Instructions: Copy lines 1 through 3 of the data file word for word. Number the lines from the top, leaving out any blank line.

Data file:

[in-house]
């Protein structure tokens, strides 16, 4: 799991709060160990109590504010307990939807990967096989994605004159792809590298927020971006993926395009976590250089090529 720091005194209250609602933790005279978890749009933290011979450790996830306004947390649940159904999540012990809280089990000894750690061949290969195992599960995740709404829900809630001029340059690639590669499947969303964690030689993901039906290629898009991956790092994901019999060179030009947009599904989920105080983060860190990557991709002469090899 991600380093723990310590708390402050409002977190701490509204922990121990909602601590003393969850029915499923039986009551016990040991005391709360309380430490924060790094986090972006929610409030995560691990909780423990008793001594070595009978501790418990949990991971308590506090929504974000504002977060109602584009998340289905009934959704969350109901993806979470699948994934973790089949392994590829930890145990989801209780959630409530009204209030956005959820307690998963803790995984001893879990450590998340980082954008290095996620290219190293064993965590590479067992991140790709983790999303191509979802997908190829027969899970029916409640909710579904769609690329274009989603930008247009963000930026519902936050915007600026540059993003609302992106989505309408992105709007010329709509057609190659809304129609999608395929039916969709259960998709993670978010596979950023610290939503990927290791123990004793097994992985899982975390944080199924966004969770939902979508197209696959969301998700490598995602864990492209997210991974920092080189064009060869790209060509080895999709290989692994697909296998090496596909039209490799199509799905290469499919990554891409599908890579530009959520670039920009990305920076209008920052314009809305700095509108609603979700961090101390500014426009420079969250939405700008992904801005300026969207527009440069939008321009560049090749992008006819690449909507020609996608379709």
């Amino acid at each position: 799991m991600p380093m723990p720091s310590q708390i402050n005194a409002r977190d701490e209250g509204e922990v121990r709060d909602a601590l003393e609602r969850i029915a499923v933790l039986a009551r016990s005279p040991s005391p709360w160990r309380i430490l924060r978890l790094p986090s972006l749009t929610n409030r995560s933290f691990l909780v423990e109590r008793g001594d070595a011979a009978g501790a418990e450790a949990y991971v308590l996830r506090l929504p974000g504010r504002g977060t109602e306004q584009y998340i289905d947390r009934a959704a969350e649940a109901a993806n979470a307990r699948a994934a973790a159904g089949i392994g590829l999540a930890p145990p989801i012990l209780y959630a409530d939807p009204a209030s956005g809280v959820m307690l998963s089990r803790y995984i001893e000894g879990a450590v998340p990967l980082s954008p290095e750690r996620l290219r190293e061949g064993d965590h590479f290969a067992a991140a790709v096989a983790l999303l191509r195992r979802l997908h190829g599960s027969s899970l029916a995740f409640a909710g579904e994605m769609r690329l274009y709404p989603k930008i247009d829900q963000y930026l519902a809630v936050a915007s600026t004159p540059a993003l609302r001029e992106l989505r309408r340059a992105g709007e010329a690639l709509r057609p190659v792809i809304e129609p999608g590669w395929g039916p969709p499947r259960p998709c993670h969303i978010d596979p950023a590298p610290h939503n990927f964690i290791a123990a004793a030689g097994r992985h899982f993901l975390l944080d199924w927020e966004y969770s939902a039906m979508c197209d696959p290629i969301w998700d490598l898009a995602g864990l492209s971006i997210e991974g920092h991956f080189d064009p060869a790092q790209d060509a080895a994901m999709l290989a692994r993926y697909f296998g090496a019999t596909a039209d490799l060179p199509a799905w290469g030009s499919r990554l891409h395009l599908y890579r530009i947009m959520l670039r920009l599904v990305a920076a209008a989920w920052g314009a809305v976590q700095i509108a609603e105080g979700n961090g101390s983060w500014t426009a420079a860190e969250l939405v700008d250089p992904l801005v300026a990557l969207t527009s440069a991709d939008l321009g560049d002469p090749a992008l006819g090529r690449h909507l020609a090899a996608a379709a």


[in-house]
């Protein structure tokens, strides 16, 4: 799991709060160990109590504010307990939807990967096989994605004159792809590298927020971006993926395009976590250089090529 720091005194209250609602933790005279978890749009933290011979450790996830306004947390649940159904999540012990809280089990000894750690061949290969195992599960995740709404829900809630001029340059690639590669499947969303964690030689993901039906290629898009991956790092994901019999060179030009947009599904989920105080983060860190990557991709002469090899 991600380093723990310590708390402050409002977190701490509204922990121990909602601590003393969850029915499923039986009551016990040991005391709360309380430490924060790094986090972006929610409030995560691990909780423990008793001594070595009978501790418990949990991971308590506090929504974000504002977060109602584009998340289905009934959704969350109901993806979470699948994934973790089949392994590829930890145990989801209780959630409530009204209030956005959820307690998963803790995984001893879990450590998340980082954008290095996620290219190293064993965590590479067992991140790709983790999303191509979802997908190829027969899970029916409640909710579904769609690329274009989603930008247009963000930026519902936050915007600026540059993003609302992106989505309408992105709007010329709509057609190659809304129609999608395929039916969709259960998709993670978010596979950023610290939503990927290791123990004793097994992985899982975390944080199924966004969770939902979508197209696959969301998700490598995602864990492209997210991974920092080189064009060869790209060509080895999709290989692994697909296998090496596909039209490799199509799905290469499919990554891409599908890579530009959520670039920009990305920076209008920052314009809305700095509108609603979700961090101390500014426009420079969250939405700008992904801005300026969207527009440069939008321009560049090749992008006819690449909507020609996608379709």
């Amino acid at each position: 799991m991600p380093m723990p720091s310590q708390i402050n005194a409002r977190d701490e209250g509204e922990v121990r709060d909602a601590l003393e609602r969850i029915a499923v933790l039986a009551r016990s005279p040991s005391p709360w160990r309380i430490l924060r978890l790094p986090s972006l749009t929610n409030r995560s933290f691990l909780v423990e109590r008793g001594d070595a011979a009978g501790a418990e450790a949990y991971v308590l996830r506090l929504p974000g504010r504002g977060t109602e306004q584009y998340i289905d947390r009934a959704a969350e649940a109901a993806n979470a307990r699948a994934a973790a159904g089949i392994g590829l999540a930890p145990p989801i012990l209780y959630a409530d939807p009204a209030s956005g809280v959820m307690l998963s089990r803790y995984i001893e000894g879990a450590v998340p990967l980082s954008p290095e750690r996620l290219r190293e061949g064993d965590h590479f290969a067992a991140a790709v096989a983790l999303l191509r195992r979802l997908h190829g599960s027969s899970l029916a995740f409640a909710g579904e994605m769609r690329l274009y709404p989603k930008i247009d829900q963000y930026l519902a809630v936050a915007s600026t004159p540059a993003l609302r001029e992106l989505r309408r340059a992105g709007e010329a690639l709509r057609p190659v792809i809304e129609p999608g590669w395929g039916p969709p499947r259960p998709c993670h969303i978010d596979p950023a590298p610290h939503n990927f964690i290791a123990a004793a030689g097994r992985h899982f993901l975390l944080d199924w927020e966004y969770s939902a039906m979508c197209d696959p290629i969301w998700d490598l898009a995602g864990l492209s971006i997210e991974g920092h991956f080189d064009p060869a790092q790209d060509a080895a994901m999709l290989a692994r993926y697909f296998g090496a019999t596909a039209d490799l060179p199509a799905w290469g030009s499919r990554l891409h395009l599908y890579r530009i947009m959520l670039r920009l599904v990305a920076a209008a989920w920052g314009a809305v976590q700095i509108a609603e105080g979700n961090g101390s983060w500014t426009a420079a860190e969250l939405v700008d250089p992904l801005v300026a990557l969207t527009s440069a991709d939008l321009g560049d002469p090749a992008l006819g090529r690449h909507l020609a090899a996608a379709a």